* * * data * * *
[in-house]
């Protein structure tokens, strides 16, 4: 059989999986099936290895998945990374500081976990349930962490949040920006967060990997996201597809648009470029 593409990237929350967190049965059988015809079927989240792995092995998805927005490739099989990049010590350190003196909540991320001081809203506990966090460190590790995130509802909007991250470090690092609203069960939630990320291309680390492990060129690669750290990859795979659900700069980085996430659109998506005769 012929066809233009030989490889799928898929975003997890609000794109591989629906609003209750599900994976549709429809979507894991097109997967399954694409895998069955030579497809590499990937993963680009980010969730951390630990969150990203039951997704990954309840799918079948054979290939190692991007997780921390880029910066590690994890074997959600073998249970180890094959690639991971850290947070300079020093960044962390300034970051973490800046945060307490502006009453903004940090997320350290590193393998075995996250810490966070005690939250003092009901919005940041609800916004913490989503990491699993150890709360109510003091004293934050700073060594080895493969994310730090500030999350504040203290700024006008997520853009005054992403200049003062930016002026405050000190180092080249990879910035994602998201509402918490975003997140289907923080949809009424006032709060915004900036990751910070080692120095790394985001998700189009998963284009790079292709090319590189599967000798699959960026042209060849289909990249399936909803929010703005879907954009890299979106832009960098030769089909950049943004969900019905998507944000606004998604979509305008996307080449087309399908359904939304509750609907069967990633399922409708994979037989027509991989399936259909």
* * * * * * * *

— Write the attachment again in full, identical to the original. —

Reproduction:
[in-house]
């Protein structure tokens, strides 16, 4: 059989999986099936290895998945990374500081976990349930962490949040920006967060990997996201597809648009470029 593409990237929350967190049965059988015809079927989240792995092995998805927005490739099989990049010590350190003196909540991320001081809203506990966090460190590790995130509802909007991250470090690092609203069960939630990320291309680390492990060129690669750290990859795979659900700069980085996430659109998506005769 012929066809233009030989490889799928898929975003997890609000794109591989629906609003209750599900994976549709429809979507894991097109997967399954694409895998069955030579497809590499990937993963680009980010969730951390630990969150990203039951997704990954309840799918079948054979290939190692991007997780921390880029910066590690994890074997959600073998249970180890094959690639991971850290947070300079020093960044962390300034970051973490800046945060307490502006009453903004940090997320350290590193393998075995996250810490966070005690939250003092009901919005940041609800916004913490989503990491699993150890709360109510003091004293934050700073060594080895493969994310730090500030999350504040203290700024006008997520853009005054992403200049003062930016002026405050000190180092080249990879910035994602998201509402918490975003997140289907923080949809009424006032709060915004900036990751910070080692120095790394985001998700189009998963284009790079292709090319590189599967000798699959960026042209060849289909990249399936909803929010703005879907954009890299979106832009960098030769089909950049943004969900019905998507944000606004998604979509305008996307080449087309399908359904939304509750609907069967990633399922409708994979037989027509991989399936259909």